• Hide Specific Entries: Untick the entry
          • Example: Unticking Ubuntu, with 2.6.35-24-generic will remove that specific entry in the Grub 2 menu.

    • Freezing Entries (new Entries)
      • Unticking "new Entries" prevents the addition of any new Grub 2 menu entries for that section. New options found during updates may be included in the tree view but will not be selected by default.
        • If a new item is found by an enabled script, it will not be added to the Grub 2 menu.

      • Example: If 'new Entries' in 'linux' is deselected, when a new kernel is installed on the main system it will not appear in the menu.

    • Adding Entries
      • Tick the applicable entry.
      • Selecting a main category will enable the script.
      • Selecting an item within a main category will add it to the Grub 2 menu if it's parent is enabled.

    • Renaming Entries
      • Double-click a menu title to enable the editing mode. Type the new title and click elsewhere on the page to complete the edit.

    • Moving Entries
      • To move a main section, highlight the entry and use the Up/Dn arrows on the main menu to change the menu order. Moving a main category will move all its submenus.
        • Example: If you want Windows to appear before the main Ubuntu entries, move os-prober to the top of the list.

      • To move a title up or down within a subsection, highlight the entry and use the Up/Dn arrows on the main menu to change the menu order.
        • A titles can only be moved within its own subsection.




    5. Preferences Tabs (Edit > Preferences)
    • General
      Grub.Customizer.settings.General.png
      Initial display options such as whether the menu is shown, which menu entry is highlighted, and what kernel options to add to the instructions.
      • Default entry
        • How to Specify the Default Entry by Name:
          • 'default entry' > 'predefined': Click on "Entry 1", on the expanded selection screen choose the exact title from the right column.
          • This works for Grub 1.98. Grub 1.99/Natty introduces submenus and using exact titles will change. I don't know if GC has accounted for this change yet. In the meantime, you can refer to this link on how to manually add a default entry from a submenu: Grub 1.99 Submenus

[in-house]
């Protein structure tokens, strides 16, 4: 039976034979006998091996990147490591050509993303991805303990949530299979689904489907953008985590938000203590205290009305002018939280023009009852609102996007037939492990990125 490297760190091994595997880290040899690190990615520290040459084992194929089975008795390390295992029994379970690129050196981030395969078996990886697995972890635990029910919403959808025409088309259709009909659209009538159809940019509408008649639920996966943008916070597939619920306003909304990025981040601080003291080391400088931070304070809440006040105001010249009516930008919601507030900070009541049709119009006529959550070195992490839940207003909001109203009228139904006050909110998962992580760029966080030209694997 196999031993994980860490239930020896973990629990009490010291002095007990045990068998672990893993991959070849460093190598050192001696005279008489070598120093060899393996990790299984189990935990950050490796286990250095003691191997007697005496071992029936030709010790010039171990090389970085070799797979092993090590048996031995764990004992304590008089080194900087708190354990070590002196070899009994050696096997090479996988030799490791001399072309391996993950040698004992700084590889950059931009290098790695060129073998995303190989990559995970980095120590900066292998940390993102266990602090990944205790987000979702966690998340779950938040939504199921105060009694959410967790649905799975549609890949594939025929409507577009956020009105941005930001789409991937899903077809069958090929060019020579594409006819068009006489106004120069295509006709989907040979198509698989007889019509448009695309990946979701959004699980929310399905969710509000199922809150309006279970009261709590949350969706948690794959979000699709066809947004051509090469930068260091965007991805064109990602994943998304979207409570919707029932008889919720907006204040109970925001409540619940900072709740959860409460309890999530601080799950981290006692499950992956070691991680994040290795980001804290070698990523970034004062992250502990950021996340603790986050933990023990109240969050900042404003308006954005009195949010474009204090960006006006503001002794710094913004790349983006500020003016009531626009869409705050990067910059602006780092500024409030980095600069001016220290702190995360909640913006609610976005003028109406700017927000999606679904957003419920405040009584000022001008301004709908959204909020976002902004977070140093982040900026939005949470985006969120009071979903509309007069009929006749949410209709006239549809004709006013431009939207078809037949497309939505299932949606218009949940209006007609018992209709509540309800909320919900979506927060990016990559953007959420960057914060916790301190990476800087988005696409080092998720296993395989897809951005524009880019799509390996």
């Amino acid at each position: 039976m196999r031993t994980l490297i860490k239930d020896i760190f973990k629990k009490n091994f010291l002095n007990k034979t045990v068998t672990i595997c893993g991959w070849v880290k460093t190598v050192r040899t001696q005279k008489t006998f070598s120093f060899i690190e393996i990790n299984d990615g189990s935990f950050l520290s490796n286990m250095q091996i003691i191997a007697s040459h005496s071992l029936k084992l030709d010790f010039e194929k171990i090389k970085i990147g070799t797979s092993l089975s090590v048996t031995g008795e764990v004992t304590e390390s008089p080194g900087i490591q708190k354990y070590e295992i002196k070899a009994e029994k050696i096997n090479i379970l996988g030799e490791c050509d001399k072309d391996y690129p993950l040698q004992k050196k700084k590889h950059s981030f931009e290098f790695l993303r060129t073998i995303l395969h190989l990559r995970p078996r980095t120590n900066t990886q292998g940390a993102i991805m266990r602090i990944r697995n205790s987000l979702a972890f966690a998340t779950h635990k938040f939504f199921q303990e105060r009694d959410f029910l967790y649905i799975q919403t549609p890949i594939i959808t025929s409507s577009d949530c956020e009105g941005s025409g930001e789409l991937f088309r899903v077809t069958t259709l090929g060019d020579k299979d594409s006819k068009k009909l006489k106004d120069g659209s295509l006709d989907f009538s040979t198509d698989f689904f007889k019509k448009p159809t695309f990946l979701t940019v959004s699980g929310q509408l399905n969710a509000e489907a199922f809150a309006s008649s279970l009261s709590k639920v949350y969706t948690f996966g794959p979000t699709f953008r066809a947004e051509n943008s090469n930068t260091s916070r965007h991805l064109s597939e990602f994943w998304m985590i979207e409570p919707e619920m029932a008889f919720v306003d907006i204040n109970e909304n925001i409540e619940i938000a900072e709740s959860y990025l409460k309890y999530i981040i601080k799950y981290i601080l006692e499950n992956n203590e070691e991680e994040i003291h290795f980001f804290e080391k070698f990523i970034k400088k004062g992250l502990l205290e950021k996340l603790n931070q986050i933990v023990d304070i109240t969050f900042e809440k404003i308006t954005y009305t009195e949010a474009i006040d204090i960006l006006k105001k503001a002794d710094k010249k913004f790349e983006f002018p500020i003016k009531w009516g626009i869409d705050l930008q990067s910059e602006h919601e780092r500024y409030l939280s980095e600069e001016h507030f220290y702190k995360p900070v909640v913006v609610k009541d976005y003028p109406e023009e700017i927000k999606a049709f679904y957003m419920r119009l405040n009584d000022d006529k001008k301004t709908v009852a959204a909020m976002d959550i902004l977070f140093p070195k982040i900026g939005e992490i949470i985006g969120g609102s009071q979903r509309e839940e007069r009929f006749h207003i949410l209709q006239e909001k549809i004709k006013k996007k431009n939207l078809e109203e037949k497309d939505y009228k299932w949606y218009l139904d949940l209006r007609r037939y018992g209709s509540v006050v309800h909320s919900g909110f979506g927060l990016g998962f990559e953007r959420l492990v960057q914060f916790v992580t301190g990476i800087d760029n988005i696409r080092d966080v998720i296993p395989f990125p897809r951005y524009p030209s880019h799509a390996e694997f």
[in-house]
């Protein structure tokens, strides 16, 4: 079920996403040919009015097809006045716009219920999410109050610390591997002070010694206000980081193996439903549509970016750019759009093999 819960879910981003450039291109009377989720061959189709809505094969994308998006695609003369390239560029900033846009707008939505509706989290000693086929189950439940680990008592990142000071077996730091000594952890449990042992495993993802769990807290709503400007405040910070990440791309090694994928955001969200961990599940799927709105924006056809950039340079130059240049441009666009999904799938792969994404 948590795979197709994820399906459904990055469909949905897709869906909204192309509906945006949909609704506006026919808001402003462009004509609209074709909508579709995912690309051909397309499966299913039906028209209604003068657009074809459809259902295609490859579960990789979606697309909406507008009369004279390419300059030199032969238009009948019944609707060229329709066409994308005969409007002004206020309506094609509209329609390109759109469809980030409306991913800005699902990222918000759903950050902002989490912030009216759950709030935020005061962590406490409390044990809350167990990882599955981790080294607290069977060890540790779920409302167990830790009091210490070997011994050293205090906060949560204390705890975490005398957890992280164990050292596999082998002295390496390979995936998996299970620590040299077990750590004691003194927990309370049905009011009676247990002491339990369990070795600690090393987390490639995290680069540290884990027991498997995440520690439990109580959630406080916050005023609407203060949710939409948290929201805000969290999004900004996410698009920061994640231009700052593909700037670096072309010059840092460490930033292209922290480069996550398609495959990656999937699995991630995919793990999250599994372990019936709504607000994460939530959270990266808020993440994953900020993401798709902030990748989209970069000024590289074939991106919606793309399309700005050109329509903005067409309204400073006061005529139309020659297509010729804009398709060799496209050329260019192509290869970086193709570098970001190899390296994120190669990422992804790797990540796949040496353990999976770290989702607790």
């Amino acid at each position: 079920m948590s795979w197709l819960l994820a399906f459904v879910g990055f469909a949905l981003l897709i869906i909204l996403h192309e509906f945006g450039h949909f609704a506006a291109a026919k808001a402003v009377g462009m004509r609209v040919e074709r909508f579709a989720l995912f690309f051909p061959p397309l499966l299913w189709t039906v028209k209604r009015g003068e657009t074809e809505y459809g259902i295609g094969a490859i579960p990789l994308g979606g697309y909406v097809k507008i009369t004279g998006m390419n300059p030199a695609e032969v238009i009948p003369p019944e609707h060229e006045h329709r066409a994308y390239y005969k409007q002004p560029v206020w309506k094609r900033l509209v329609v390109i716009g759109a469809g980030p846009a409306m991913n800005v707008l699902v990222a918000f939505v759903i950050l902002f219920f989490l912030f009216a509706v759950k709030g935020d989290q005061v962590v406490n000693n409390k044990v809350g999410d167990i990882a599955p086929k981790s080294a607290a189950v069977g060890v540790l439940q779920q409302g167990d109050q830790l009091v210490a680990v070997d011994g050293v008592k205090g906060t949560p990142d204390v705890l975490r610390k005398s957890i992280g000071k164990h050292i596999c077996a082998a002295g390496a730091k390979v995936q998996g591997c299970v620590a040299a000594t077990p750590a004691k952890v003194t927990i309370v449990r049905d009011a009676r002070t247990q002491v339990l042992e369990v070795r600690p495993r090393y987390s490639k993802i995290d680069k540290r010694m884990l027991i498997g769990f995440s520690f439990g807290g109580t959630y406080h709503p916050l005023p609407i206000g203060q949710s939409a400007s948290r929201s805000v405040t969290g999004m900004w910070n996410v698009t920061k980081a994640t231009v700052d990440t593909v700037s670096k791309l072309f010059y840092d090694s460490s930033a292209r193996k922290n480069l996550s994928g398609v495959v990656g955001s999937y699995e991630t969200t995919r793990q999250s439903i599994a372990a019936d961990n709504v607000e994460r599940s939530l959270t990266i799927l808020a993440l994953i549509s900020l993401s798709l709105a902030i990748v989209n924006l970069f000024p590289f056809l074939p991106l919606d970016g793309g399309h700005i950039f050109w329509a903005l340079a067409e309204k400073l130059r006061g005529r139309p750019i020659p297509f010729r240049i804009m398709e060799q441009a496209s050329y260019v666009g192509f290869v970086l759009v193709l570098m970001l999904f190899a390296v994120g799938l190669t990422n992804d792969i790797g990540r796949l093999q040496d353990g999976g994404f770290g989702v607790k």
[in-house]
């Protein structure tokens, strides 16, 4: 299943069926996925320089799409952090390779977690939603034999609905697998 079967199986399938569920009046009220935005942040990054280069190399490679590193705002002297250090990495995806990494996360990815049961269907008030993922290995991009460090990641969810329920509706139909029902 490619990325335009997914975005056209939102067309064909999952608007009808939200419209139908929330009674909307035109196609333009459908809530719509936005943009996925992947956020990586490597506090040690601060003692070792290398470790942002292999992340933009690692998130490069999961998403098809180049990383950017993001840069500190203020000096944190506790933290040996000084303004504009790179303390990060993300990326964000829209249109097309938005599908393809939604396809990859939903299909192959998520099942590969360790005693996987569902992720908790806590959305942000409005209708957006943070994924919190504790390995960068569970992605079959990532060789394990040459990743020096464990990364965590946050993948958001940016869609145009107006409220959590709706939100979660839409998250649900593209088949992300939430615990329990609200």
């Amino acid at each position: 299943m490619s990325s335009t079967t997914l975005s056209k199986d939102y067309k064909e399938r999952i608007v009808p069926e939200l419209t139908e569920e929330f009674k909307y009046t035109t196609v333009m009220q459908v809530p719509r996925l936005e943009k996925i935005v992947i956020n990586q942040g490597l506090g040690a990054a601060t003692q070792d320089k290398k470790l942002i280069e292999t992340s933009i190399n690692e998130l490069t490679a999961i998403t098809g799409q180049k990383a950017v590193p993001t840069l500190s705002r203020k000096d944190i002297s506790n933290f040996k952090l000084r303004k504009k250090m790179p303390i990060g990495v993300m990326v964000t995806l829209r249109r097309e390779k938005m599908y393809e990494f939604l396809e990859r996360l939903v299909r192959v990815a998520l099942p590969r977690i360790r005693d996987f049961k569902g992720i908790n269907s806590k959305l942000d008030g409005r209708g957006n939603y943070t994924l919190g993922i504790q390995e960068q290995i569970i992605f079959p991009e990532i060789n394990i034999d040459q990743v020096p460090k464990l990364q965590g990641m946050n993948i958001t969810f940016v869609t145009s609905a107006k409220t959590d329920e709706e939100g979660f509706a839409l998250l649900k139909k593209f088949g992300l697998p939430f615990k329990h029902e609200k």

• visibility - Menu display, other OS selections, and timeout.
      • kernel parameters - Add options such as nomodeset, noapic, quiet, splash, etc

    • Appearance
      Grub.Customizer.settings.Appearance.png
      Menu eye candy - resolutions, colors, background images.
      • custom resolution
      • menu colors
      • background image

    • Advanced
      Grub.Customizer.settings.Appearance.png
      Selection of options normally found in the /etc/default/grub file. The user can enable/disable individual items and can modify the existing entries by double-clicking the 'value' column and entering the desired value.
      • The only items listed in this section are those which currently exist in /etc/default/grub. The user can enable items displayed here, but cannot add items which do not already exist in the file.
      • Ticked items are included in the Grub 2 configuration file.
      • Unticked items will not be included in the Grub 2 configuration file. Unticking an entry places a # (comment) symbol at the start of the line in /etc/default/grub



    6. Partition Selector
    Accessed via the main menu "File" option, GC allows the user to select a partition on which to perform operations. This allows the user to accomplish tasks on another OS's partition via the chroot process. This is useful when you are running one OS but use another OS's Grub run the boot process.

    For instance, running "update-grub" will update the menu on the current OS. If another partition's Grub 2 is controlling things, no change in the boot menu will occur unless the change is made within the controlling Grub's partition. This option allows you to make these changes without booting the controlling OS.

    7. Returning to Grub 2 Defaults

    Daniel Richter describes how to revert to the normal files in his Grub Customizer FAQ.
    Note: Original files which Grub Customizer will modify are moved to the /etc/grub.d/proxifiedScripts folder, with the leading numeric designation removed.

    The /etc/grub.d/proxifiedScripts and /etc/grub.d/bin folders, and any *_proxy files are only created if a Grub 2 script has to be modified. If only changes normally made to /etc/default/grub are invoked by Grub Customizer, the following won't be necessary.

    To restore the normal Grub 2 control of the boot menu:
    • Remove the /etc/grub.d/bin folder
    • Move the contents of /etc/grub.d/proxifiedScritps back to the /etc/grub.d folder.
      • Any files moved back need to be renamed to the original name.
      • linux back to 10_linux, os-prober back to 30_os-prober, etc.
    • Remove the /etc/grub.d/proxifiedScipts folder once it is empty.
    • Check the settings in /etc/default/grub and make any desired changes (default kernel, timeout, etc).
    • Run "sudo update-grub".


    8. Links

    Launchpad Grub-Customizer
    Daniel Richter's Grub Customizer FAQ
    Grub 2 (help.ubuntu.com)
    Grub 2: Introduction
    Grub 2: Title Tweaks
    Grub 2: 5 Common Tasks
    GNU Grub 2 Manual/Wiki
    Attached Images Attached Images
    Last edited by drs305; May 22nd, 2012 at 07:45 PM. Reason: Grub Customizer 2.2 for submenus.
    GRUB2

    Retired.

  2. #2